“Bhishma said, The next morning, king Janaka, O Bharata, accompanied byhis minister and the whole household, came to Suka, placing his priest inthe van. Bringing with him costly seats and diverse kinds of jewels andgems, and bearing the ingredients of the Arghya on his own head, themonarch approached the son of his reverend preceptor. The king, takingwith his own hands, from the hands of his priest, that seat adorned withmany gems, overlaid with an excellent sheet, beautiful in all its parts,and exceedingly costly, presented it with great reverence to hispreceptor’s son Suka. After the son of (the Island-born) Krishna hadtaken his seat on it, the king worshipped him according to prescribedrites. At first offering him water to wash his feet, he then presentedhim the Arghya and kine. The ascetic accepted that worship offered withdue rites and mantras. That foremost of regenerate persons, having thusaccepted the worship offered by the king, and taking the kine also thatwere presented to him, then saluted the monarch. Possessed of greatenergy, he next enquired after the king’s welfare and prosperity. Indeed,O king, Suka embraced in his enquiry the welfare of the monarch’sfollowers and officers also. Receiving Suka’s permission, Janaka sat downwith all his followers. Endued with a high soul and possessed of highbirth, the monarch, with joined hands, sat down on the bare ground andenquired after the welfare and unabated prosperity of Vyasa’s son. Themonarch then asked his guest the object of his visit.
“Suka said, Blessed be thou, my sire said unto me that his Yajamana, theruler of the Videhas, known all over the world by the name of Janaka, iswell-versed in the religion of Emancipation. He commanded me to come tohim without delay, if I had any doubts requiring solution in the matterof the religion of either Pravritti or Nivritti. He gave me to understandthat the king of Mithila would dispel all my doubts. I have, therefore,come hither, at the command of my sire, for the purpose of taking lessonsfrom thee. It behoveth thee, O foremost of all righteous persons, toinstruct me! What are the duties of a Brahmana, and what is the essenceof those duties that have Emancipation for their object. How also isEmancipation to be obtained? Is it obtainable by the aid of knowledge orby that of penances?
‘Janaka said, Hear what the duties are of a Brahmana from the time of hisbirth. After his investiture, O son, with the sacred-thread, he shoulddevote his attention to the study of the Vedas. By practising penancesand dutifully serving his preceptor and observing the duties ofBrahmacharyya, O puissant one, he should pay off the debt he owes to thedeities and the Pitris, and cast off all malice. Having studied the Vedaswith close attention and subjugated his senses, and having given hispreceptor the tuition fee, he should, with the permission of hispreceptor, return home. Returning home, he should betake himself to thedomestic mode of life and weeding a spouse confine himself to her, andlive freeing himself from every kind of malice, and having establishedhis domestic fire. Living in the domestic mode, he should procreate sonsand grandsons. After that, he should retire to the forest, and continueto worship the same fires and entertain guests with cordial hospitality.Living righteously in the forest, he should at last establish his fire inhis soul, and freed from all pairs of opposites, and casting off allattachments from the soul, he should pass his days in the mode calledSannyasa which is otherwise called the mode of Brahma.
“‘Suka said, If one succeeds in attaining to an understanding cleansed bystudy of the scriptures and to true conceptions of all things, and if theheart succeeds in freeing itself permanently from the effects of allpairs of opposites, is it still necessary for such a person to adopt, oneafter another, the three modes of life called Brahmacharyya, Garhastya,and Vanaprastha? This is what I ask thee. It behoveth thee to tell me.Indeed, O ruler of men, do tell me this according to the true import ofthe Vedas!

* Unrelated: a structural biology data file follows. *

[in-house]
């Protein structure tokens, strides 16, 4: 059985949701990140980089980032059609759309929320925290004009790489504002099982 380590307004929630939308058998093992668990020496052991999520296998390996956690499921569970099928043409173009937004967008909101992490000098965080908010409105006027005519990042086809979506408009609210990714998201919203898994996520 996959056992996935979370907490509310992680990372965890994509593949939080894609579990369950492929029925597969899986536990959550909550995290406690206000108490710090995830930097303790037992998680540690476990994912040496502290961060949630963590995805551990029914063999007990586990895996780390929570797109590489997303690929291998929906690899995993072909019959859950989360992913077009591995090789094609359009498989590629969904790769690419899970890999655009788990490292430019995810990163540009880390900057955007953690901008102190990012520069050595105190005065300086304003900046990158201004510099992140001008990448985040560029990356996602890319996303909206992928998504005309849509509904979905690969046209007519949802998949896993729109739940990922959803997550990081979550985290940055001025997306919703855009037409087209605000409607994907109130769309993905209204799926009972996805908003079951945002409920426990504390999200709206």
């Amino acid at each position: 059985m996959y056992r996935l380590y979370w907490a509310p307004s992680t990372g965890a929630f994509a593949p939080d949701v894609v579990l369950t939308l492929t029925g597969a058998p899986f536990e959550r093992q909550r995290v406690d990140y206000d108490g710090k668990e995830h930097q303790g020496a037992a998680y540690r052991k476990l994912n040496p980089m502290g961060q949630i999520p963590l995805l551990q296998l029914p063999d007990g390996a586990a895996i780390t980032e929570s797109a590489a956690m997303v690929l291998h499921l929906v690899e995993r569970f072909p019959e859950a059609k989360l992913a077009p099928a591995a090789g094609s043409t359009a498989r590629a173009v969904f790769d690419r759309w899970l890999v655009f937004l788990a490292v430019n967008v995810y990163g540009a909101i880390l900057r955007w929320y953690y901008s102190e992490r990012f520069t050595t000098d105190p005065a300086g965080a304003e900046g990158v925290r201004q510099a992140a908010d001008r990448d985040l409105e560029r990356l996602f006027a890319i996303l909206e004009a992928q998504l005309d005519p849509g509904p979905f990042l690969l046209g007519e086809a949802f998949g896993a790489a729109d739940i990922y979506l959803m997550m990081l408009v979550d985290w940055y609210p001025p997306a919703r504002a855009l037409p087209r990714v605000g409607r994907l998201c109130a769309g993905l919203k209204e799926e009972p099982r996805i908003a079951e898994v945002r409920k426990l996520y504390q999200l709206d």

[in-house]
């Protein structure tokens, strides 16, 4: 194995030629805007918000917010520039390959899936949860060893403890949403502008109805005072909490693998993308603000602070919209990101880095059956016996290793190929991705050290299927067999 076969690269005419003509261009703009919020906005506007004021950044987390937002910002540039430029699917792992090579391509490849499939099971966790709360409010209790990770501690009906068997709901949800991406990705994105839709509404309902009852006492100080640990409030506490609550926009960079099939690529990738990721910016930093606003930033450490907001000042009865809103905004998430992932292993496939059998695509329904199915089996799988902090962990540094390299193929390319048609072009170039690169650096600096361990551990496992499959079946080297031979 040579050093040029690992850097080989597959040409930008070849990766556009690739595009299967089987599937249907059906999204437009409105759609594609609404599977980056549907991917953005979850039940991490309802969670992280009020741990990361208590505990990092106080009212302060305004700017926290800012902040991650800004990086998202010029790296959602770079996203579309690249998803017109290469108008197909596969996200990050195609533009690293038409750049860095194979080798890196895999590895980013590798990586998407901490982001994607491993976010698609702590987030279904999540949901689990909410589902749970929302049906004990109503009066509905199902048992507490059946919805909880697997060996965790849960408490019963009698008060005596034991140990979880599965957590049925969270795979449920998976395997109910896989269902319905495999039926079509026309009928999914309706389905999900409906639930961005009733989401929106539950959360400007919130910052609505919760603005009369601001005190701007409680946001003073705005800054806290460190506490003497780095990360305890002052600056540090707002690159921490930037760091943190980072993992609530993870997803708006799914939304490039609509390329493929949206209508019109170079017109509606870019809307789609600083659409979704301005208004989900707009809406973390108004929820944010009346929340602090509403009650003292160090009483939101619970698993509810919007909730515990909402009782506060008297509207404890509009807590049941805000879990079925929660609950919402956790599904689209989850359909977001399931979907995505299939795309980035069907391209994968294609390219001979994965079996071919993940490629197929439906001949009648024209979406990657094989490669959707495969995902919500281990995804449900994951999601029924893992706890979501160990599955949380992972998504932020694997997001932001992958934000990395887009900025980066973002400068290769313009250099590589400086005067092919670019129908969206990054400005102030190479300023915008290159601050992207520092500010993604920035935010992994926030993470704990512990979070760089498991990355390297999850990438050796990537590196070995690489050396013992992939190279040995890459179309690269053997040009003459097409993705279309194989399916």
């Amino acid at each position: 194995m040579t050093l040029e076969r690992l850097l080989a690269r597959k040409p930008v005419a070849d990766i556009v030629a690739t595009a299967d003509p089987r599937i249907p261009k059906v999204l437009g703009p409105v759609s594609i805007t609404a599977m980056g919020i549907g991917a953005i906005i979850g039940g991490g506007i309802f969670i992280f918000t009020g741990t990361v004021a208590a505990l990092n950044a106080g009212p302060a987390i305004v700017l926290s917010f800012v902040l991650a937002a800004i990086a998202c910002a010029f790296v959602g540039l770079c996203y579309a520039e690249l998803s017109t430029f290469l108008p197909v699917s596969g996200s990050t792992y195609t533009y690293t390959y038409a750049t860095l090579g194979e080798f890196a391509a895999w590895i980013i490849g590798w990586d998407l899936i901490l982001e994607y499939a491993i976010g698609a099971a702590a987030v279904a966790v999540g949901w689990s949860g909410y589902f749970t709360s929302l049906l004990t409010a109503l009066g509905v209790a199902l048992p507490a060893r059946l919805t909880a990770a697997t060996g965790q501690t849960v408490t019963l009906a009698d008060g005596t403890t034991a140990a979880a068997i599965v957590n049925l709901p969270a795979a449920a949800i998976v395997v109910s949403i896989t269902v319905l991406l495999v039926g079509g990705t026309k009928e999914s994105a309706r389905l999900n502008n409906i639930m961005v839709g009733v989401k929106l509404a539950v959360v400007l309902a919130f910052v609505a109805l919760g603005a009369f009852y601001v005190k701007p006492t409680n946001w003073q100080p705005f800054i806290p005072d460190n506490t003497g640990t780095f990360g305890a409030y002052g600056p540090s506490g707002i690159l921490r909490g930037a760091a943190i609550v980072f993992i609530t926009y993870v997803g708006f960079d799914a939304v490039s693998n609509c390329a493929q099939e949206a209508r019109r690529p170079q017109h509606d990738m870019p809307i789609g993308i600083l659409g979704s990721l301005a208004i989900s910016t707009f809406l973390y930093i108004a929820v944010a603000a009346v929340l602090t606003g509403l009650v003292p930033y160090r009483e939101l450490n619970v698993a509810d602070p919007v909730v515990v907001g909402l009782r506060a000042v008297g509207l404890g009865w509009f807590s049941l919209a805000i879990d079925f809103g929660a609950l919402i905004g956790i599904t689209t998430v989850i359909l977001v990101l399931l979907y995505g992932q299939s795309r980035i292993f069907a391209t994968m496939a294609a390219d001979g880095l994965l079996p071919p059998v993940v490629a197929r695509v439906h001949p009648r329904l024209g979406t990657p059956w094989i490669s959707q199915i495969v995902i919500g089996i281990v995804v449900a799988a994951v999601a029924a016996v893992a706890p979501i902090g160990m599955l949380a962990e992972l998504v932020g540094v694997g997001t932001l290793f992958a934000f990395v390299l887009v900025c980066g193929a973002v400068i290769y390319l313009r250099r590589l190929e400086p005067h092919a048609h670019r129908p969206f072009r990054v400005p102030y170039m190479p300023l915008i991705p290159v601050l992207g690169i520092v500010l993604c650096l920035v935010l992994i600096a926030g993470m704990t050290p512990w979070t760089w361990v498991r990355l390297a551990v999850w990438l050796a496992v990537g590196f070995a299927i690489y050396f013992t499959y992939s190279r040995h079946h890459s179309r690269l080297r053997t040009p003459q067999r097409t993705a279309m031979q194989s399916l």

“‘Janaka said, Without the aid of an understanding cleansed by study ofthe scriptures and without that true conception of all things which isknown by the name of Vijnana, the attainment of Emancipation isimpossible. That cleansed understanding, again, it is said, isunattainable without one’s connection with a preceptor. The preceptor isthe helmsman, and knowledge is the boat (aided by whom and which onesucceeds in crossing the ocean of the world). After having acquired thatboat, one becomes crowned with success. Indeed, having crossed the’ocean, one may abandon both. For preventing the destruction of all theworlds and for preventing the destruction of acts (upon which the worlddepend), the duties appertaining to the four modes of life were practisedby the wise of old. By abandoning acts, good and bad, agreeably to thisorder of acts one succeeds, in course of many birth, in attaining toEmancipation. That man who, through penances performed in course ofmany births, succeeds in obtaining a cleansed mind and understanding andsoul, certainly becomes able to attain to Emancipation (in a new birth)in even the very first mode viz., Brahmacharyya. When, havingattained to a cleansed understanding, Emancipation becomes his and inconsequence thereof he becomes possessed of knowledge in respect of allvisible things, what desirable object is there to attain by observing thethree other modes of life? One should always cast off faults bornof the attributes of Rajas and Tamas. Adhering to the path of Sattwa, oneshould know Self by Self. Beholding one’s self in all creatures andall creatures in one’s self, one should live (without being attached toanything) like aquatic animals living in water without being drenched bythat element. He who succeeds in transcending all pairs of attributes andresisting their influence, succeeds in casting off all attachments, andattains to infinite felicity in the next world, going thither like a birdsoaring into the sky from below. In this connection, there is a sayingsung of old by king Yayati and borne in remembrance, O sire, by allpersons conversant with the scriptures bearing upon Emancipation. Theeffulgent ray (i.e., the Supreme Soul) exists in one’s Soul and notanywhere else. It exists equally in all creatures. One can see it oneselfif one’s heart be devoted to Yoga. When a person lives in such a way thatanother is not inspired with fear at his sight, and when a person is nothimself inspired with fear at the sight of others, when a person ceasesto cherish desire and hate, he is then said to attain to Brahma. When aperson ceases to entertain a sinful attitude towards all creatures inthought, word, and deed, he is then said to attain to Brahma. Byrestraining the mind and the soul, by casting off malice that stupefiesthe mind, and by throwing off desire and stupefaction, one is said toattain to Brahma. When a person assumes an equality of attitude inrespect of all objects of hearing and vision (and the operations of theother senses) as also in respect of all living creatures, and transcendsall pairs of opposites, he is then said to attain to Brahma. When personcasts an equal eye upon praise and dispraise, gold and iron, happinessand misery, heat and cold, good and evil, the agreeable and thedisagreeable, life and death, he is then said to attain to Brahma. Oneobserving the duties of the mendicant orders should restrain one’s sensesand the mind even like a tortoise withdrawing its out-stretchedlimbs. As a house enveloped in darkness is capable of being seenwith the aid of a lighted lamp, after the same manner can the soul beseen with the aid of the lamp of the understanding. O foremost ofintelligent persons, I see that all this knowledge that I amcommunicating to thee dwells in thee. Whatever else should be known byone desirous of learning the religion of Emancipation is already known tothee. O regenerate Rishi, I am convinced that through the grace of thypreceptor and through the instructions thou hast received, thou hastalready transcended all objects of the senses. O great ascetic,through the grace of that sire of thine, I have attained to omniscience,and hence I have succeeded in knowing thee. Thy knowledge is much greaterthan what thou thinkest thou hast. Thy perceptions also that result fromintuition are much greater than what thou thinkest thou hast. Thypuissance also is much greater than thou art conscious of. Whether inconsequence of thy tender age, or of the doubts thou hast not been ableto dispel, or of the fear that is due to the unattainment ofEmancipation, thou art not conscious of that knowledge due to intuitionalthough it has arisen in thy mind. After one’s doubts have beendispelled by persons like us, one succeeds in opening the knots of one’sheart and then, by a righteous exertion one attains to and becomesconscious of that knowledge. As regards thyself, thou art one that hastalready acquired knowledge. Thy intelligence is steady and tranquil. Thouart free from covetousness. For all that, O Brahmana, one never succeedsin attaining to Brahma, which is the highest object of acquisition,without exertion. Thou seest no distinction between happiness and misery.Thou art not covetous. Thou hast no longing for dancing and song. Thouhast no attachments. Thou hast no attachment to friends. Thou hast nofear in things that inspire fear. O blessed one, I see that thou castestan equal eye upon a lump of gold and a clod of earth. Myself and otherpersons possessed of wisdom, behold thee established in the highest andindestructible path of tranquillity. Thou stayest, O Brahmana, in thoseduties which obtain for the Brahmana that fruit which should be his andwhich is identical with the essence of the object represented byEmancipation. What else hast thou to ask me?'”